stuart: last week i asked special guest mark steyn whether or not i am a snow flake. we're going to pick out one of your comments on that issue. the comment came from brian. listen to this. no, stuart is not a snowflake but he does moan when things don't go as he would like them to, wait, for it, for a 70-year-old man one would think he would have learned how to be patient. liz. ashley: i'm laughing only because you can be a bit impatient. you're not a snowflake. the snowflakes way i understand it have to go to safe spaces and can't hear any other opinion than their own. get back to bigger issue 70? stuart: no iot 70. quite. ashley: around the corner from it, no? stuart: very close. liz: you're a redwood. you're a redwood. stuart: a redwood?
liz: you're not a snowflake. you're a little bit snowflakeky when you're upset or tax cuts putting forward. stuart: you're agreeing to our letter writer. the message. liz: to a degree. i don't think you're a snowflake. you're one of those people who write letters to the editor at the local newspaper if you don't get your way. stuart: well, well, i'm so glad brian wrote to us. ashley: keep them coming, brian. stuart: what do you think is happening to my blood pressure right now? liz: we're teasing you. stuart: that is enough of that i promise. we will be back. no matter how dusty the room or how high the pollen count, flonase allergy relief keeps your eyes and nose clear. flonase helps block 6 key inflammatory substances
for obamacare. as a result? the rest of the country is stuck with full on obamacare. as they said throughout the program today, this is a drag on future growth. it is a big blow to the growth agenda, and it is a blow to the political credibility of the republican party. my message to republicans is "grow up. we, the people gave you the house, the senate, and the white house. and when you were given the first opportunity to govern, you failed." worse, the republican divide threatens tax reform and deregulation. if you fail at that too, kiss goodbye to future prosperity. and investors can kiss goodbye to at least some of the gains they've made during the trump rally. stocks went straight up after the election because investors believe that trump and the republicans could deliver growth. friday's mess is a below to competence. they better do something better about this like follow the example of ted poe, a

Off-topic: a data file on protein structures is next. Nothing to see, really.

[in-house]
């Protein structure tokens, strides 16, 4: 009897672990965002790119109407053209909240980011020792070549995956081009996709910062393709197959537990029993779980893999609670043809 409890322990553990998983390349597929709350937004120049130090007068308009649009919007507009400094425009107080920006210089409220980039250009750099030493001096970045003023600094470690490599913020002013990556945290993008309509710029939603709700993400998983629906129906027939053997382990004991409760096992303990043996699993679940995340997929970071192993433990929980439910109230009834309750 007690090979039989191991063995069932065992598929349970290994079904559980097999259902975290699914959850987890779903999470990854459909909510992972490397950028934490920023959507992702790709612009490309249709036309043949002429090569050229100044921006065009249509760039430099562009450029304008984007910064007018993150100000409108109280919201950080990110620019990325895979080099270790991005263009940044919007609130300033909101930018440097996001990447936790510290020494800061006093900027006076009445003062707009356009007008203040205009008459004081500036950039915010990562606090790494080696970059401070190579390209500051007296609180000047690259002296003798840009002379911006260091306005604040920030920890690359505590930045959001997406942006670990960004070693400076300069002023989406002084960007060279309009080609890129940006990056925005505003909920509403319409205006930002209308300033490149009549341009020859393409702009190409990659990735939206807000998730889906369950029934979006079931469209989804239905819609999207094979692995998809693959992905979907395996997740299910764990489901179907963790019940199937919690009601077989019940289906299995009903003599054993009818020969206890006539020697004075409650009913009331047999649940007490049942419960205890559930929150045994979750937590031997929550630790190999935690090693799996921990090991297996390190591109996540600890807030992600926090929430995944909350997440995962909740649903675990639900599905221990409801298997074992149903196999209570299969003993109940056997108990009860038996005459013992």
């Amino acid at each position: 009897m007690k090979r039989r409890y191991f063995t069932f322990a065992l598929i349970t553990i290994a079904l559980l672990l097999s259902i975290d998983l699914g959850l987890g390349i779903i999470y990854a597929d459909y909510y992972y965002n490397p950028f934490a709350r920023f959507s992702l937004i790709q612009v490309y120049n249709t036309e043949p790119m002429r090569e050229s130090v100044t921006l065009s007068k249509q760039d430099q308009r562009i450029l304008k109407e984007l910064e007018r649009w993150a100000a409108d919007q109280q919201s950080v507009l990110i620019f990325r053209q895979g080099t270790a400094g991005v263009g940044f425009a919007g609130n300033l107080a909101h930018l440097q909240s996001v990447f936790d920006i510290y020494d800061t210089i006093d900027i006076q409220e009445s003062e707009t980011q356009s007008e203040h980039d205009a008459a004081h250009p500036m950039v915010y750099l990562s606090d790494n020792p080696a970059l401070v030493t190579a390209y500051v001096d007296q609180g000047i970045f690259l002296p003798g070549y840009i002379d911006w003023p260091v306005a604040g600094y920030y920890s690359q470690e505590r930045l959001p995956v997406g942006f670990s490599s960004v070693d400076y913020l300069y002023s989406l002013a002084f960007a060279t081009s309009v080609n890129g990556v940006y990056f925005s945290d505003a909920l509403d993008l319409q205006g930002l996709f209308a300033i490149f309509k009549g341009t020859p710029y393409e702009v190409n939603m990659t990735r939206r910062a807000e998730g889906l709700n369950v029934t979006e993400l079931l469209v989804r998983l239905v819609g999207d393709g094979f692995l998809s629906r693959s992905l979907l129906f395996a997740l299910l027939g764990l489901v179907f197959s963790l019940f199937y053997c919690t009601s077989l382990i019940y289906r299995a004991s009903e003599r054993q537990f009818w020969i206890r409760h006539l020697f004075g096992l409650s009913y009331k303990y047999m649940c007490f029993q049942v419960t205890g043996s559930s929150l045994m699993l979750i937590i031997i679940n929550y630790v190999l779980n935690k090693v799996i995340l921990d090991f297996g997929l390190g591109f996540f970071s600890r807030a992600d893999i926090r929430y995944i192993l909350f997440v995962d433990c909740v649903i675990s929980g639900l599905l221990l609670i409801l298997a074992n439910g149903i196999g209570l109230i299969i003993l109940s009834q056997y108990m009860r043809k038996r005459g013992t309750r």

texas republican who just left the freedom caucus. he says republicans are elected to govern, and they failed. he's right. the third hour of "varney & company" is about to begin. ♪ ♪ ♪ . stuart: what is that? do you know it? that's ozzy osbourne. i believe he was an still is, i believe. look at this. third hour of "varney & company." here we go. we've got an all-star lineup for you. it former reagan columnist art law enforcement officer and former macdonald president ceo ed, we have a lot to go at this hour, yes, we do indeed. first, though, breaking now. president trump meeting with women business owners. we're going to bring in news
from that meeting as it comes to us. he may, the president may say something about tax reform, tax cuts, and the mess from last friday. he may address that. if he doesn't, he'll be making news. let's get to your money right off the bat here. the dow industrials are down but not as much as some people expected investors are clearly worried that what happened on friday derails the president's growth agenda, but we're only down 109 points, that is a half percent. still holding right close to 20,500. i have to bring you a couple of individual stocks, which are moving. amazon, they're exploring more ideas for brick and mortar stores. how about that? for groceries and appliances, products that have proven to buy online. you walk in, click the app, walk out. that's the brick and mortar amazon is talking about. look at netflix.